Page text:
Indiana Sen. Evan Bayh will not seek re-election this year, a decision that hands Republicans a prime pickup opportunity in the middle of the country.
"After all these years, my passion for service to my fellow citizens is undiminished, but my desire to do so by serving in Congress has waned," Bayh will say.
This of course raises numerous questions and thoughts. My first thought was: I wonder if the Republican who will probably win this seat will support progressive bills and vote for cloture. Obviously not. Likewise, I wonder if the progressive movement can come up with a viable candidate to run for the Democratic nomination, and would they ever have a chance of winning in November?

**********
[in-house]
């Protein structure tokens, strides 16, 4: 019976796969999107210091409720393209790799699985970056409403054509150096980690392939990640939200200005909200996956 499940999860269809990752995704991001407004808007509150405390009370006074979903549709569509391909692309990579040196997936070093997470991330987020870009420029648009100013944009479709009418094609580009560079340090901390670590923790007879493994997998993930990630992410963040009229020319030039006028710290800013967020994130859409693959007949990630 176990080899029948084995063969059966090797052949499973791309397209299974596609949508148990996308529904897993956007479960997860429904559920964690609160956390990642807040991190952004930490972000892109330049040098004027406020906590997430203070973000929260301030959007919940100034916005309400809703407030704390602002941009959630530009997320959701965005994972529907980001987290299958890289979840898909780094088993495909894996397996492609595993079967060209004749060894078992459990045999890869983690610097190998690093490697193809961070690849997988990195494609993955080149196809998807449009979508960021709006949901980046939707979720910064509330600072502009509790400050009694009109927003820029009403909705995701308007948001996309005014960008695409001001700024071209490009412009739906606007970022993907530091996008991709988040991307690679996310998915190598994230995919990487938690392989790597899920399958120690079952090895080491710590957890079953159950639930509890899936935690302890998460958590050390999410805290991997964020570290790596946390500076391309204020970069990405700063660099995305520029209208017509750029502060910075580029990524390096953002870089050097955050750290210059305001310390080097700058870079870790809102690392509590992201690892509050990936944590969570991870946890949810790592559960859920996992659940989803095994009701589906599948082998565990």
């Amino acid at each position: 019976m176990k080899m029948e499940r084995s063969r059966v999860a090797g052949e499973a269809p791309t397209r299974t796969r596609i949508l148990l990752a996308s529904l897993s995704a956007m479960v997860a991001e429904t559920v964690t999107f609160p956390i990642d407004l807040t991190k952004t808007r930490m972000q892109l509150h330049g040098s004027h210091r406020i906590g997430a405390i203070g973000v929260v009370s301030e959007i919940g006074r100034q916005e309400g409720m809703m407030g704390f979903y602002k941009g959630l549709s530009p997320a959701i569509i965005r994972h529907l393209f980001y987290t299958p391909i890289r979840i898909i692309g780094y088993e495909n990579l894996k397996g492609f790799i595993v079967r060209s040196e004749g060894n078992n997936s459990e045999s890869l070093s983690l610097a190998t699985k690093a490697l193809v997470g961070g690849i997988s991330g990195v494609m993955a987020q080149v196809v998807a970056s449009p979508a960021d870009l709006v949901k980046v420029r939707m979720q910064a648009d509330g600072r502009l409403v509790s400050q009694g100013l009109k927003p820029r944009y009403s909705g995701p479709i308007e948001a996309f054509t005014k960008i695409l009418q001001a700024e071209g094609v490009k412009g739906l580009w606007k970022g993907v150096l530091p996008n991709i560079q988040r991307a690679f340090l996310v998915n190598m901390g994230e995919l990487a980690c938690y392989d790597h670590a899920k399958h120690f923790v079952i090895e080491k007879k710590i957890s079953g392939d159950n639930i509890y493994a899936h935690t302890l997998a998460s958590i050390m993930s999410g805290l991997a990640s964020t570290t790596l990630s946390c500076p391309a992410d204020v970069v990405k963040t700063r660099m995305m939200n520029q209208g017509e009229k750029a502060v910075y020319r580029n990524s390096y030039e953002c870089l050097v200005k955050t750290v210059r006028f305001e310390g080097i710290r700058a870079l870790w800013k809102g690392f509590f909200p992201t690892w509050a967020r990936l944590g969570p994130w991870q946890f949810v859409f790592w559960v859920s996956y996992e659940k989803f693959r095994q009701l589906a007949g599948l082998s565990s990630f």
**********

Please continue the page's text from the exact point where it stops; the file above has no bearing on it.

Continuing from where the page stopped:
The point being, as much as we disapprove of senators like Evan Bayh (and I've absolutely had my fair share of rants against him), reality indicates that a centrist Democrat who, nevertheless, mostly votes with the Democratic caucus is the best we can hope for (for now) in states like Indiana. Therefore, it's often better to hold onto Evan Bayh types than to boot them out, because booting them out invariably leads to a Republican replacement, if not, in the best case, someone equally as centrist as Bayh.
So the real red state strategy ought to be about changing hearts and minds on the ground. Door to door. Convince voters that progressive policies are better. Once we do that, then a progressive candidate has a better shot at winning.
Either way, we have to give it shot in Indiana. We have no choice.